Letter from the Editors #1

It’s been a long and bumpy journey, with weather harsh and roadmaps faulty, but here we are. This is existence and it is sublime. This is AE – The Canadian Science Fiction Review. This is the new professional market for the fantastic, the prophetic, the speculative and the strange. This is a grand experiment in more ways than one. And this is all for you. Come on in.

It’s been a long and bumpy journey, with weather harsh and roadmaps faulty, but here we are. This is existence and it is sublime. This is AE – The Canadian Science Fiction Review. This is the new professional market for the fantastic, the prophetic, the speculative and the strange. This is a grand experiment in more ways than one. And this is all for you. Come on in.

Though this is our grand opening, AE is not without history. Playing the events of our collective life in reverse, we wind through heart-rending fundraising drives, blizzards of email, awesome outpourings of support from both friends and strangers back to a simple rooftop pact in rural Ontario in the late summer of 2009. But that is not where this story really begins. That goes back all the way to July 1939 when Astounding Science Fiction hit the news-stands and kicked off the Golden Age of Science Fiction. The cover story was “Black Destroyer” by a young Canadian author named A.E. van Vogt.

It is just one in an endless list of Canada’s defining contributions to culture at large. Though it may pain our humble hearts and pragmatic natures to do so, we must admit: We are a nation of creatives.

In literature, television, music and film there is one common refrain: “I didn’t know they were Canadian.” It’s no wonder. We have become adept at subterfuge, chameleons of stage, screen and page. The world wants Neuromancer and Crazy Horse and Avatar, but don’t go and plaster maple leafs all over it okay?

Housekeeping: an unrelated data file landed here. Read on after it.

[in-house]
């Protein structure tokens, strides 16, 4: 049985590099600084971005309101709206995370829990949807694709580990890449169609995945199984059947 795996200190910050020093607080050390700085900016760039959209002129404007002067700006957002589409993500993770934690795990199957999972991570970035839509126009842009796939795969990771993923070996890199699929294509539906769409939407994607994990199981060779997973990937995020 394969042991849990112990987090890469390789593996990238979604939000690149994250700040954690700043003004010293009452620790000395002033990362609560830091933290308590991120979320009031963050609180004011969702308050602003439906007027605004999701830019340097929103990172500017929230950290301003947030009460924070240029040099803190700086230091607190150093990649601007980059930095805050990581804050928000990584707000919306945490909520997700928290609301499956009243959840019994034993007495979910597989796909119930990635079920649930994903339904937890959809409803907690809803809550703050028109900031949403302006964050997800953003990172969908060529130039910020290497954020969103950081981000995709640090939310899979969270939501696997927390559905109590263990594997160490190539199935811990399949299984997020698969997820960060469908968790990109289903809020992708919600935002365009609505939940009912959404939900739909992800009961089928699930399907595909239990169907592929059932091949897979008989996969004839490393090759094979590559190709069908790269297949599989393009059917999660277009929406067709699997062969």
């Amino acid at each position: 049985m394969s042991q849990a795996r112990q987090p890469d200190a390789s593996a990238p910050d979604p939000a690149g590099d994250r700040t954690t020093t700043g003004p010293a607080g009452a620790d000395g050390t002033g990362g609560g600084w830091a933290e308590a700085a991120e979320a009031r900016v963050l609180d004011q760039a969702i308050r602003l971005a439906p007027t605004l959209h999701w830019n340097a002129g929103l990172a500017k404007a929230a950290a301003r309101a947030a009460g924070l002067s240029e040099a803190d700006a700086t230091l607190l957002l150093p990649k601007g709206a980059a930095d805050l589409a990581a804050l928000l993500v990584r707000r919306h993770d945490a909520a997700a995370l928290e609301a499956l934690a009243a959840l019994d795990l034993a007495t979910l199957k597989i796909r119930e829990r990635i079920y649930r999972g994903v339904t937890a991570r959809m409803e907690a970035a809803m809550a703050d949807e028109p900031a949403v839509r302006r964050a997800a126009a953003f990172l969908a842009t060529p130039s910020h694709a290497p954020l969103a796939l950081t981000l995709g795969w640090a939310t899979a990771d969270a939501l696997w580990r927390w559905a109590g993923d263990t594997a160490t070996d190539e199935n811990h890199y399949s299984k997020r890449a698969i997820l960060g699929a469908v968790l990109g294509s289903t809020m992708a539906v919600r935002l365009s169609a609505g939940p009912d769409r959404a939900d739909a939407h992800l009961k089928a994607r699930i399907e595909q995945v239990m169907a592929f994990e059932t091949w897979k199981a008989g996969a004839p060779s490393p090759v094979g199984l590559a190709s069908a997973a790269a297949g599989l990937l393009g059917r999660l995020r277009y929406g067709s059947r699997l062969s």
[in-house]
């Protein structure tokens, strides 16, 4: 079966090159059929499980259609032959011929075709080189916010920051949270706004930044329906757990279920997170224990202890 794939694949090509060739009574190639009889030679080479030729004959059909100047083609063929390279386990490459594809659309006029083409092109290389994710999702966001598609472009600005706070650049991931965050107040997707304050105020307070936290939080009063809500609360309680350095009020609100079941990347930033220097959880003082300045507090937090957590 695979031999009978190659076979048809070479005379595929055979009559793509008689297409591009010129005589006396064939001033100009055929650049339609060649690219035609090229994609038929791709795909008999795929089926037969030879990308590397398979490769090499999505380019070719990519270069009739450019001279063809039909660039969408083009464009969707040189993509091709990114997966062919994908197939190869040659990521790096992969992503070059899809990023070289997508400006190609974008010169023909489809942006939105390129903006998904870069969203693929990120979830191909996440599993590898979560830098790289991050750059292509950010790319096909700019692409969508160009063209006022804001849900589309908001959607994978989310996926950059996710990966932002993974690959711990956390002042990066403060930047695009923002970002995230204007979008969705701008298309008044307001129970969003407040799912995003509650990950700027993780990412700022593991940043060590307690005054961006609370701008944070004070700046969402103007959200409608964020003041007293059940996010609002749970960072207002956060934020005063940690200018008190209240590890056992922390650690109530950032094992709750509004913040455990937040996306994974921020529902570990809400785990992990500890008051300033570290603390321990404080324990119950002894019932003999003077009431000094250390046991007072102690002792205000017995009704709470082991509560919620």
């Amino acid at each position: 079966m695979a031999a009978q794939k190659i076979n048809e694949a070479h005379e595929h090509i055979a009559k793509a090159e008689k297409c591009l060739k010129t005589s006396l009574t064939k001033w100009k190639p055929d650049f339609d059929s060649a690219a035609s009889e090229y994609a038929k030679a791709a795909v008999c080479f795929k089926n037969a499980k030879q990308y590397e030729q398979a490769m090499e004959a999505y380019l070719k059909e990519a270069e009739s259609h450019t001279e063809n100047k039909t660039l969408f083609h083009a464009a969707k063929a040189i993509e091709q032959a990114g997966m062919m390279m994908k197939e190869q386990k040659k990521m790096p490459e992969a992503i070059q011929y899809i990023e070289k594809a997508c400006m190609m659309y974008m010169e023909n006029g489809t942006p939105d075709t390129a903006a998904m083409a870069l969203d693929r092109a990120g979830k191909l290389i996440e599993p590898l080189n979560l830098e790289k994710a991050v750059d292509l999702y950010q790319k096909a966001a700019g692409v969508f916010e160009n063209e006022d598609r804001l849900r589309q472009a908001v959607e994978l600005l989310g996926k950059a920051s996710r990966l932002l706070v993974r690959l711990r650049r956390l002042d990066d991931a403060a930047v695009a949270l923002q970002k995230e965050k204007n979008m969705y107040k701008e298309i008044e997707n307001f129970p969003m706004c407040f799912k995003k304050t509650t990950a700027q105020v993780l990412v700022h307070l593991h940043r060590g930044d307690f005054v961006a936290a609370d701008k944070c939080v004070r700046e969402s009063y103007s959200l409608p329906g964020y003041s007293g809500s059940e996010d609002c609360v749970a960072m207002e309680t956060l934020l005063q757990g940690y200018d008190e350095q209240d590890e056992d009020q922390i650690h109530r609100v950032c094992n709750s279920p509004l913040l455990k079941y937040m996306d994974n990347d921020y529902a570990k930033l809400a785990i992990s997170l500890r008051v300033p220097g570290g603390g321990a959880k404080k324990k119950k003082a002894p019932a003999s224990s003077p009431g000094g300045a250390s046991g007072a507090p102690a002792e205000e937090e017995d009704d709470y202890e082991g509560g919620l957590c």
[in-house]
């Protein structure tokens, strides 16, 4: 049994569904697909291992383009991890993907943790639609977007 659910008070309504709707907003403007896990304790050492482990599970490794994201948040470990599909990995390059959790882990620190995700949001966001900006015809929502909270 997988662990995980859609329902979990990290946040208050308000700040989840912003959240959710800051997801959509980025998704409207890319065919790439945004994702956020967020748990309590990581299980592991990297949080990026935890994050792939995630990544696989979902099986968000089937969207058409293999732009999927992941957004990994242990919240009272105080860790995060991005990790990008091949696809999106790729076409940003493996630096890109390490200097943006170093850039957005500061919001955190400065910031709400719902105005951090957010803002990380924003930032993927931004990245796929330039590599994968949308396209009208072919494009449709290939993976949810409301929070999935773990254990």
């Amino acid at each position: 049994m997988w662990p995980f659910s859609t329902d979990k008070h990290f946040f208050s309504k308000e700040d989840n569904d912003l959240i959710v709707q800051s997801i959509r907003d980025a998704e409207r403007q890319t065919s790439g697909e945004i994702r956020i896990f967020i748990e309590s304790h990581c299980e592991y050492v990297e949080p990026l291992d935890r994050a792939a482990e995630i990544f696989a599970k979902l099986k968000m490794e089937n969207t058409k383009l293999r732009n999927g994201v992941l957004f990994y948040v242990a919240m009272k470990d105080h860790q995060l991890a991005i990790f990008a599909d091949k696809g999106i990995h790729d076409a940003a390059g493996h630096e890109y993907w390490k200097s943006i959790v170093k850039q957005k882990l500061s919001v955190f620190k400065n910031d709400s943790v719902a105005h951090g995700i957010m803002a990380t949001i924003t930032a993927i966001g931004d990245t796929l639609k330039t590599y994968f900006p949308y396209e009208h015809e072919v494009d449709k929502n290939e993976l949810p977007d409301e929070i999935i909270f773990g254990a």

But Canadian artists are at their best when they can drop the charade. When they need not repackage their experience and vision and understanding for a notionally generic audience.

Canadian themes are rich and varied and so much more than simply American themes with a bit more snow, a bit more hockey and a few altered diphthongs. The strongest of those themes — First Nations issues, the garrison mentality, multiculturalism, the insignificance of mankind in such a vast world — translate effortlessly to science fiction. Matthew Moore’s “Touch the Sky, They Say,” which appears in this issue, is just one example (though a tremendous one) of the power of Canadian themes in genre fiction.

As for the future, it is cryptic and brilliant and terrifying. As it should be. AE launches today as a webzine, broken up into quarterly issues and featuring new content every Monday. In time, we hope to bring you even more frequent updates with even more fantastic stories. We hope to expand to other digital media and then to print publication. Whether or not we can do these things will depend on the strength and devotion of our audience. You can support AE by helping to spread the word. You can support AE directly. You can support AE just by reading, by commenting on the stories that delight or frustrate you, by letting us know you like what we’re doing.

Or you can support AE by sending us your stories. For the present, we are accepting stories only from Canadian authors, but it will not always be so. AE is not a magazine only of the overtly Canadian. You will find, in time, science fiction of all flavours and provenances within our digital covers. The future belongs to everyone. And now, because AE uses a Creative Commons license, so do these stories.

Enjoy.

D.F. McCourt, Editor
Helen Michaud, Editorial Director
Adam Lonero, Art Director

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